Category Archives for "Ontario"

May 29

Proposed New Ontario Land Use Policies in the Greater Golden Horseshoe are Significant

By TAO-admin | Highways & Bridges , Interurban Rail and Bus , Ontario , Urban Transit

 

 In 2015, the Province of Ontario initiated a coordinated review of four key land use plans, including the Growth Plan for the Greater Golden Horseshoe (GGH) and the Greenbelt Plan.   In December, the Crombie Advisory Panel released its recommendations on how to amend and improve these Plans.  The November/December issue of Ontario Report discussed the Crombie Report in more detail.

 In early May, the Province released its proposed changes to these four plans.  While changes are proposed in many areas, the ones of greatest interest to sustainable transportation advocates are:

  • Increasing the intensification target in the Growth Plan to a minimum of 60% of all new residential development to occur in the existing defined built up area, versus 40% today.
  • Increasing designated greenfield area density targets (ie new developments outside the built up area) to a minimum of 80 residents + jobs per hectare, versus 50 today.
  • Requiring municipalities to plan for density targets of 150 – 200 residents + jobs per hectare within 500 m around existing and planned major transit stations.  This is a new requirement not found in the previous Growth Plan.  The definition of “major transit station” is that it covers all subway, LRT, BRT and GO RER stations.
  • Requiring identification of transit priority corridors in Official Plans where municipalities would focus transit-related development
  • Supporting the development of community hubs by encouraging public services to be located near strategic growth areas, accessible by active transportation and public transit.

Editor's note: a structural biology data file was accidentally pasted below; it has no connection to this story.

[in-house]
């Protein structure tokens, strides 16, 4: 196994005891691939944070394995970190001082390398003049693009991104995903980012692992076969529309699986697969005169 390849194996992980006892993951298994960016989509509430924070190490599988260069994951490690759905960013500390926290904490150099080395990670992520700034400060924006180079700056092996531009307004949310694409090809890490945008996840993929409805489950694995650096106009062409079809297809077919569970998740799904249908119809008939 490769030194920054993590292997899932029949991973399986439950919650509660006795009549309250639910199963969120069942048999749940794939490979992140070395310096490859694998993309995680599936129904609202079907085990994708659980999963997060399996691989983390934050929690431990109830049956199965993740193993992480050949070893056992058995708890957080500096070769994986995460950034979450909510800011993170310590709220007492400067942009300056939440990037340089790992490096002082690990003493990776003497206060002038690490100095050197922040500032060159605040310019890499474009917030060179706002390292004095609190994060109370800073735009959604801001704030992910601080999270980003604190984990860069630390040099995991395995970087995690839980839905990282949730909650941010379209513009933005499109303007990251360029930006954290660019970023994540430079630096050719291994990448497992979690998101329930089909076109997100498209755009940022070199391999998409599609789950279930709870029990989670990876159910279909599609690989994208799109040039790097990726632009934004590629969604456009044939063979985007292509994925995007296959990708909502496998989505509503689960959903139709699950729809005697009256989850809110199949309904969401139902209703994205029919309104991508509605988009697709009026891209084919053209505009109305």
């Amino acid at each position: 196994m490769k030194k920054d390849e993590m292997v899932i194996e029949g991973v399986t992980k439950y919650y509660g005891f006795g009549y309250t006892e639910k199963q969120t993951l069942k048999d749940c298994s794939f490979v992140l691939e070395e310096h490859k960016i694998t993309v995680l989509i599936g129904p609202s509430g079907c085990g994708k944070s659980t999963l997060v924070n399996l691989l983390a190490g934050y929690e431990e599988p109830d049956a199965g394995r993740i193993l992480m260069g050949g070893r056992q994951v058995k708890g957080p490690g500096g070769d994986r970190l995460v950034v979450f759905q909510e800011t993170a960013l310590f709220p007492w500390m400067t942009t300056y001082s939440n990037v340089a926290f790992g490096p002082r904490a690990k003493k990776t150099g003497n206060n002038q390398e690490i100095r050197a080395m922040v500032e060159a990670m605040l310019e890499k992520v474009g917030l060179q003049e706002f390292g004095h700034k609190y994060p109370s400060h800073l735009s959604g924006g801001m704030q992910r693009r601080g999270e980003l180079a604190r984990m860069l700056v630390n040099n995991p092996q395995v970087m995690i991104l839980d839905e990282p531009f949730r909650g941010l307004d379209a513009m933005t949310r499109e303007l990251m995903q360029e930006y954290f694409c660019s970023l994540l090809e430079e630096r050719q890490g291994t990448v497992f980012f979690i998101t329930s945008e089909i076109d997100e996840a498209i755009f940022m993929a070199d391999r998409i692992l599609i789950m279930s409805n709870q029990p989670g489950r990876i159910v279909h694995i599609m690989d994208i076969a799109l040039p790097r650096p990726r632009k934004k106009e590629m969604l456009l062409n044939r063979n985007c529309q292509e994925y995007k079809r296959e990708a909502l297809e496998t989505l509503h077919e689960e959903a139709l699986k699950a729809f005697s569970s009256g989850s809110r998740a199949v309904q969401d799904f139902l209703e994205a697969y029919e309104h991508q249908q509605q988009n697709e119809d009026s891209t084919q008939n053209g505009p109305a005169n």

• Improving transit to employment areas.
  • Protecting infrastructure corridors for goods movement.
  • Requiring mapping of major and potential rapid transit lines and good movement corridors.

  

There are major implications to these proposals.  For example, York Region, a rapidly growing edge municipality, has been working on an update to its Official Plan to 2041.  Different Region-wide intensification scenarios have been analyzed by staff planners.  Staff is  clearly pro-intensification and acknowledge the lower capital and operating costs from higher intensification.  However, they have misgivings about intensification targets beyond 50%, as it would force virtually all new home construction to be apartments or condos.  They believe a significant fraction of new-home buyers still want single family detached homes, and hence believe that > 50% is unrealistic from a market perspective.

What will be the effect if the province implements these higher intensification targets, the higher designated greenfield targets and the new transit station targets?  Will the suburban regions rebel, especially as money from the province to construct rapid transit is inadequate?  Will developers step up lobbying and/or appeal to the OMB?  Will the prices for detached homes continue to skyrocket?  Will the home construction market crater?  Will the anticipated growth not materialize?

 The combined review also contains various climate change policies, including requiring municipalities to incorporate climate change policies in their Official Plans and to develop greenhouse gas  (GHG) inventories, reduction strategies and performance measures.  The largest contributor to GHG emissions in the province is transportation.  Will these policies by enough to slow down the growth in Vehicle Kilometers Travelled?   Will the policies be a factor in the upcoming decision whether to restart the Environmental Assessment for the GTA-West expressway (Highway 413)?  Should more be done in the outer ring of the GGH by encouraging interurban passenger rail and bus?  Should the province become more active in supporting intermodal goods movement?

 In conclusion, just as the original 2006 plans changed the face of land use planning in the GGH, the proposed 2016 changes also appear to be very significant, although many questions remain.  Public consultation is planned by the Province until September 30, 2016. 

May 28